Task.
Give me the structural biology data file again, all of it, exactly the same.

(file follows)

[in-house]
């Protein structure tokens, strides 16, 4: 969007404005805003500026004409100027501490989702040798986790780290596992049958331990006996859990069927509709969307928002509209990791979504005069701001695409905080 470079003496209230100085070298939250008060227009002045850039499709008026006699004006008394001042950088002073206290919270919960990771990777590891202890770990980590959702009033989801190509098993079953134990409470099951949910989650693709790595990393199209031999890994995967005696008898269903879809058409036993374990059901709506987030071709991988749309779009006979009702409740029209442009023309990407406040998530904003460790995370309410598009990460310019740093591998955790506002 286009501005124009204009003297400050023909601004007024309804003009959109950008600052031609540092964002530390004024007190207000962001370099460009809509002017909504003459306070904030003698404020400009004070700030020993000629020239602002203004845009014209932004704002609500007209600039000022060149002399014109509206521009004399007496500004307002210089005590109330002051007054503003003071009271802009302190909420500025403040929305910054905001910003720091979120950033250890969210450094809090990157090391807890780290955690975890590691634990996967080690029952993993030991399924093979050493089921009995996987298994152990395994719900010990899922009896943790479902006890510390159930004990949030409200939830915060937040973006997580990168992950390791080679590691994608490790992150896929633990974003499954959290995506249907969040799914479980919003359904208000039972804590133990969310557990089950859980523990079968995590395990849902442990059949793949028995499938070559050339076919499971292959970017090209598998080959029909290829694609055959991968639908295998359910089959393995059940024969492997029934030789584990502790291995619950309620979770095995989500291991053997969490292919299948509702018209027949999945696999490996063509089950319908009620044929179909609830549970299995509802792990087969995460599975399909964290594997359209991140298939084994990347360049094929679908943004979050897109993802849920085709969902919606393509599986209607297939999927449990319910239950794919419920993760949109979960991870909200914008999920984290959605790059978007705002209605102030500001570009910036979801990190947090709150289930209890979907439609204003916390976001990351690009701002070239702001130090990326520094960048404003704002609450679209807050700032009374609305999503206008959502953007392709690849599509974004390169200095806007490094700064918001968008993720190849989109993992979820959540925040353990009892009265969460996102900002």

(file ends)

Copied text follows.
[in-house]
């Protein structure tokens, strides 16, 4: 969007404005805003500026004409100027501490989702040798986790780290596992049958331990006996859990069927509709969307928002509209990791979504005069701001695409905080 470079003496209230100085070298939250008060227009002045850039499709008026006699004006008394001042950088002073206290919270919960990771990777590891202890770990980590959702009033989801190509098993079953134990409470099951949910989650693709790595990393199209031999890994995967005696008898269903879809058409036993374990059901709506987030071709991988749309779009006979009702409740029209442009023309990407406040998530904003460790995370309410598009990460310019740093591998955790506002 286009501005124009204009003297400050023909601004007024309804003009959109950008600052031609540092964002530390004024007190207000962001370099460009809509002017909504003459306070904030003698404020400009004070700030020993000629020239602002203004845009014209932004704002609500007209600039000022060149002399014109509206521009004399007496500004307002210089005590109330002051007054503003003071009271802009302190909420500025403040929305910054905001910003720091979120950033250890969210450094809090990157090391807890780290955690975890590691634990996967080690029952993993030991399924093979050493089921009995996987298994152990395994719900010990899922009896943790479902006890510390159930004990949030409200939830915060937040973006997580990168992950390791080679590691994608490790992150896929633990974003499954959290995506249907969040799914479980919003359904208000039972804590133990969310557990089950859980523990079968995590395990849902442990059949793949028995499938070559050339076919499971292959970017090209598998080959029909290829694609055959991968639908295998359910089959393995059940024969492997029934030789584990502790291995619950309620979770095995989500291991053997969490292919299948509702018209027949999945696999490996063509089950319908009620044929179909609830549970299995509802792990087969995460599975399909964290594997359209991140298939084994990347360049094929679908943004979050897109993802849920085709969902919606393509599986209607297939999927449990319910239950794919419920993760949109979960991870909200914008999920984290959605790059978007705002209605102030500001570009910036979801990190947090709150289930209890979907439609204003916390976001990351690009701002070239702001130090990326520094960048404003704002609450679209807050700032009374609305999503206008959502953007392709690849599509974004390169200095806007490094700064918001968008993720190849989109993992979820959540925040353990009892009265969460996102900002």